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Bankruptcy vs Insolvency. What’s the Difference and Does it Matter?

Bankruptcy vs Insolvency. What’s the Difference and Does it Matter?

While the terms bankruptcy, insolvency, and default all relate to debt and are often used interchangeably, they do not share the same meaning. Insolvency is a state of financial distress; bankruptcy is the legal process for an insolvent debtor to surrender assets in exchange for relief from debts. Someone can be insolvent but not bankrupt; however a bankrupt must, by law, be insolvent. 

This difference is important to understand as it can determine whether you are eligible to file for bankruptcy in Canada or even need to declare bankruptcy at all. It can also have implications as to which consumer insolvency solution, bankruptcy or consumer proposal, makes sense for you.

Qualifying for Bankruptcy: Understanding the Solvency Test

Bankruptcy is a legal process where you, as the debtor, make an assignment of your assets for the benefit of your creditors, in exchange for which your debts are eliminated.

To be eligible to file for bankruptcy you must be insolvent. Being insolvent means that you are unable to meet your debt obligations as they come due, either because you are short of money when your bill payments arrive, or because you owe more to your creditors than your own.

What does insolvency mean?

Under the Bankruptcy & Insolvency Act the definition of insolvency is the financial state of being unable to meet your debt obligations as they come due.  This is legalese for what your finances look like right now. Are your debts larger than your assets? Is your cash flow bad enough that you cannot pay your bills.

It is  important to understand that being in default on your loans does not mean you are insolvent. Default is what happens to a credit account when you are behind on payments. People miss payments all the time, sometimes by accident, sometimes because they are short of cash. Scrambling to pay your  monthly bills or missing a payment or two  does not mean you are insolvent or a candidate for bankruptcy.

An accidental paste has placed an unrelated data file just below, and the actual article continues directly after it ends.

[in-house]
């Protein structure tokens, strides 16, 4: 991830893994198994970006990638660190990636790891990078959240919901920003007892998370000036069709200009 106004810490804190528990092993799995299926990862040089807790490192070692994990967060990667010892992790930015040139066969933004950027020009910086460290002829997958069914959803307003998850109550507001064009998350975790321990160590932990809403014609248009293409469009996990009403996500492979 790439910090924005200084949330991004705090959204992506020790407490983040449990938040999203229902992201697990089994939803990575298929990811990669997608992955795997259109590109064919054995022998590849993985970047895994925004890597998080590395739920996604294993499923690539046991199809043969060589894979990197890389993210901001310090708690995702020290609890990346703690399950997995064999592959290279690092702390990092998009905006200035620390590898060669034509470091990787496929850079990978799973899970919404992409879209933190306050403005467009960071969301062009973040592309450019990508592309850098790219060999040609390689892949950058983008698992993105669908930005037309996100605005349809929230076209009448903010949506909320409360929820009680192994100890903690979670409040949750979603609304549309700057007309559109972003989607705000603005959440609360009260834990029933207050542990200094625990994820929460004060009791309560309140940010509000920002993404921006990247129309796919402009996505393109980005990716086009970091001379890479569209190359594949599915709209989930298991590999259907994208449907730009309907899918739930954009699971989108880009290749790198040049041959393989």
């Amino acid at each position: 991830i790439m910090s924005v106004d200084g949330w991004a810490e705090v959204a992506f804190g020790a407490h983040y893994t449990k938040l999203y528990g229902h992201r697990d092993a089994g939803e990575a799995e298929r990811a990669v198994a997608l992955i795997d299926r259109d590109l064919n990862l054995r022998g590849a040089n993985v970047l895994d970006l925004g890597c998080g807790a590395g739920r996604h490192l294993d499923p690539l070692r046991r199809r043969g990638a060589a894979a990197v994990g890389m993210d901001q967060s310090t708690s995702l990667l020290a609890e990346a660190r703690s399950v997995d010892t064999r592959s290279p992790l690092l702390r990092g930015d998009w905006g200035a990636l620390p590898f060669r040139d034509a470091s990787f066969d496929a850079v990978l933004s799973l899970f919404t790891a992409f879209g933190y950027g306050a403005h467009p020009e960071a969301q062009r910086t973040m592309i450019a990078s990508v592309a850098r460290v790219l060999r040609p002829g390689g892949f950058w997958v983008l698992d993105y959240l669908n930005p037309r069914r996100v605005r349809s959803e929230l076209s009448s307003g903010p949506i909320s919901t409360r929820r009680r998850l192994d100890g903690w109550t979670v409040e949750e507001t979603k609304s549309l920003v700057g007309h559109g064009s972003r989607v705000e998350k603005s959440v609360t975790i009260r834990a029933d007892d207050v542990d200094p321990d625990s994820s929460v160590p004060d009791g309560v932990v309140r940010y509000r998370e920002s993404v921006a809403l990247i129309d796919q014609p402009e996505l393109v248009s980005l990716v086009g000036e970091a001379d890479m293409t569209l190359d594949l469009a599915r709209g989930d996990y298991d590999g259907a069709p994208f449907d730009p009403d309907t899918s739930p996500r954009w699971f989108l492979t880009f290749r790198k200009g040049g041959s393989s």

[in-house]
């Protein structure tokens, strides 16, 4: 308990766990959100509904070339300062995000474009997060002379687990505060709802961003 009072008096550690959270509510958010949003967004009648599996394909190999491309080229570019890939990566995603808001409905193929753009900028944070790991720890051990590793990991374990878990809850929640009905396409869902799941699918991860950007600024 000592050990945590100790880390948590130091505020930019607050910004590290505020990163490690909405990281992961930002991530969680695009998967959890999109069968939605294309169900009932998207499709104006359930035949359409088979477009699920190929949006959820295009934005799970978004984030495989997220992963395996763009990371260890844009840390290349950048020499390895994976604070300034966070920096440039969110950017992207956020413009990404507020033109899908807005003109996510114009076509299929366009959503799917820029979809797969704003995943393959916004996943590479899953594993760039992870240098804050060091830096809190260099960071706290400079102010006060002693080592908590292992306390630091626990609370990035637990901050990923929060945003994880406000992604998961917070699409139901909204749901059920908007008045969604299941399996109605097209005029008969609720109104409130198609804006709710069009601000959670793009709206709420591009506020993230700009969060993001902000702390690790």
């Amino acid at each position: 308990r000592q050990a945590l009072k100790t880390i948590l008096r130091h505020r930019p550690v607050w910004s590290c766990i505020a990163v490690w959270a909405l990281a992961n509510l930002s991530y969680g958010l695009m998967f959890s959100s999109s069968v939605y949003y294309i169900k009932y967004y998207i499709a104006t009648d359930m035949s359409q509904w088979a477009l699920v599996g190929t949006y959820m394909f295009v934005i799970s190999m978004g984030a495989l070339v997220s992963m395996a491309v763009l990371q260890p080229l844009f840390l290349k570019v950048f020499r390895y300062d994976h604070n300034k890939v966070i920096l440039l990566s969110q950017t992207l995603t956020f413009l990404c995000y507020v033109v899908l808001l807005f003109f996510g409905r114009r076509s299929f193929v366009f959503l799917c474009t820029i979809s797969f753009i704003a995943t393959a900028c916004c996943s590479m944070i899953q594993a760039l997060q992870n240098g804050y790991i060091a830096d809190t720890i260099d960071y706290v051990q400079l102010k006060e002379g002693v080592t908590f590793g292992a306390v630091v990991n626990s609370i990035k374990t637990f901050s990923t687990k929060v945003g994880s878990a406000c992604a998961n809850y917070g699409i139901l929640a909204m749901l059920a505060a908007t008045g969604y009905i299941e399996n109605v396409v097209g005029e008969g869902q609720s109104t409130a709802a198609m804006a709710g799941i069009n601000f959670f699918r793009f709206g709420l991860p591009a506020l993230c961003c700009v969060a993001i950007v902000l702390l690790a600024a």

Read more: What to do if you are in default on your loans

Contrary to popular belief, someone can’t file for bankruptcy to get rid of debts if you have enough money or assets to pay those debts on your own.

This solvency test is not the same as the means test used in United States bankruptcy law, where eligibility is based on income. In the US, your income must fall below a median income limit for a household of your size to be able to declare bankruptcy. In Canada, there is no means test.  You qualify if you owe more than $1,000 in debts and are insolvent.

Types of Insolvency Proceedings in Canada

Bankruptcy trustees in Canada are now called Licensed Insolvency Trustees. In addition, the legislation governing bankruptcy law in Canada is called the Bankruptcy & Insolvency Act.

This is because in Canada, there are two government administered insolvency options available to deal with your debts: personal bankruptcy and consumer proposal. Both options can only be administered by a Licensed Insolvency Trustee and they both provide debt relief, as well as, protection from creditor legal action.

Do you need to file insolvency? 

To determine if you are insolvent and a candidate for filing insolvency, ask yourself the following questions:

  1. Are you repeatedly behind on your bill payments?
  2. Do you owe more than the value of what you own?
  3. Are you continuously using credit to meet your basic living needs such as rent and groceries?
  4. Do you consistently fall short on cash at the end of each month and can’t catch up without debt?
  5. Are your debt balances growing each month because you use debt to pay for debt?
  6. Do you owe more money than you can ever repay?

If you answered ‘yes’ to most of these questions, then you might benefit from meeting with a Licensed Insolvency Trustee to determine whether or not a bankruptcy, or a consumer proposal, is the right insolvency for you.

Similar Posts:

  1. How Much Debt Does it Take to File Bankruptcy in Canada?
  2. Who Can File a Consumer Proposal?
  3. What Bankruptcy Protection Does The Bankruptcy & Insolvency Act Provide?
  4. Bankruptcy Options in Canada
  5. How Do I Know If I’m Insolvent?

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